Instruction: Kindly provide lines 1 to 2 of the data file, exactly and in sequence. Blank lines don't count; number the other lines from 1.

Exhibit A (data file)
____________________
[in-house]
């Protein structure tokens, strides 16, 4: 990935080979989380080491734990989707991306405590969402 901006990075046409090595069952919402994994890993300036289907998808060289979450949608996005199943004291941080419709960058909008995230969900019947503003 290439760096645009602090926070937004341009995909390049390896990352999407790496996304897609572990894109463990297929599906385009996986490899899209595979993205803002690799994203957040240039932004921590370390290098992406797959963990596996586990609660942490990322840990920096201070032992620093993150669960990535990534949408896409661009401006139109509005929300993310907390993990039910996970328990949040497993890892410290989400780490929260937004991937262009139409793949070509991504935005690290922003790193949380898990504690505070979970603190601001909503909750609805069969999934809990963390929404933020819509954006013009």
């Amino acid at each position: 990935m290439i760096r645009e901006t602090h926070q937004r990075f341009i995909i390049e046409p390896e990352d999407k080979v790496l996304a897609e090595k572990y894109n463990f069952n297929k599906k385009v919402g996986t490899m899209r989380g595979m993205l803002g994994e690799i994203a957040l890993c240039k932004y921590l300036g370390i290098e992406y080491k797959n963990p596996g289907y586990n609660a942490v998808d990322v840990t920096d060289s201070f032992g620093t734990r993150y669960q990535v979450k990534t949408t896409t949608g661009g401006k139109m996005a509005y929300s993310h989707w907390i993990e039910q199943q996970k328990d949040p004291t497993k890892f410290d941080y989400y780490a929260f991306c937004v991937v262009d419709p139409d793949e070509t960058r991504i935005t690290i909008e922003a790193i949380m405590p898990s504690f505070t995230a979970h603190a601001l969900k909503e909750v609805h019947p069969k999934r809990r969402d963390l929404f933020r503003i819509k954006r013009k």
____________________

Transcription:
[in-house]
């Protein structure tokens, strides 16, 4: 990935080979989380080491734990989707991306405590969402 901006990075046409090595069952919402994994890993300036289907998808060289979450949608996005199943004291941080419709960058909008995230969900019947503003 290439760096645009602090926070937004341009995909390049390896990352999407790496996304897609572990894109463990297929599906385009996986490899899209595979993205803002690799994203957040240039932004921590370390290098992406797959963990596996586990609660942490990322840990920096201070032992620093993150669960990535990534949408896409661009401006139109509005929300993310907390993990039910996970328990949040497993890892410290989400780490929260937004991937262009139409793949070509991504935005690290922003790193949380898990504690505070979970603190601001909503909750609805069969999934809990963390929404933020819509954006013009």